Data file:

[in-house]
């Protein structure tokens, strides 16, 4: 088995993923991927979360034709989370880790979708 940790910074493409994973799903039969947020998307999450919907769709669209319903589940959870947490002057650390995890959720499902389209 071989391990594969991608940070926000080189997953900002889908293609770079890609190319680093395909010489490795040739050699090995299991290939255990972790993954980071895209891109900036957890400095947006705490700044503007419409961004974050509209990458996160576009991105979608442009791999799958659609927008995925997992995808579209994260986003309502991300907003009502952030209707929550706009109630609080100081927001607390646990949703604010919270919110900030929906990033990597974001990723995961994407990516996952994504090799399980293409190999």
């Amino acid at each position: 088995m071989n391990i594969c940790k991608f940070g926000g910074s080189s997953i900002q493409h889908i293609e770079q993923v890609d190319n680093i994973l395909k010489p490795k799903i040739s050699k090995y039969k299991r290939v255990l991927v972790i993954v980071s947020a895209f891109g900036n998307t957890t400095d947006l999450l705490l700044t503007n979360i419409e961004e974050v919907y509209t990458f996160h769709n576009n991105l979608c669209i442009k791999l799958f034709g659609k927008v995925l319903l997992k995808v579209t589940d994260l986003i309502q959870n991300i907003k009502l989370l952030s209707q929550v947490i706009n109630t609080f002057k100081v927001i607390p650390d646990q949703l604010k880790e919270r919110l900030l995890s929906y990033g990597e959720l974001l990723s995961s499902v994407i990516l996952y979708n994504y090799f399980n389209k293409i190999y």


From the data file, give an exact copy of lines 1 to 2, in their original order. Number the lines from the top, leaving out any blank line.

[in-house]
């Protein structure tokens, strides 16, 4: 088995993923991927979360034709989370880790979708 940790910074493409994973799903039969947020998307999450919907769709669209319903589940959870947490002057650390995890959720499902389209 071989391990594969991608940070926000080189997953900002889908293609770079890609190319680093395909010489490795040739050699090995299991290939255990972790993954980071895209891109900036957890400095947006705490700044503007419409961004974050509209990458996160576009991105979608442009791999799958659609927008995925997992995808579209994260986003309502991300907003009502952030209707929550706009109630609080100081927001607390646990949703604010919270919110900030929906990033990597974001990723995961994407990516996952994504090799399980293409190999």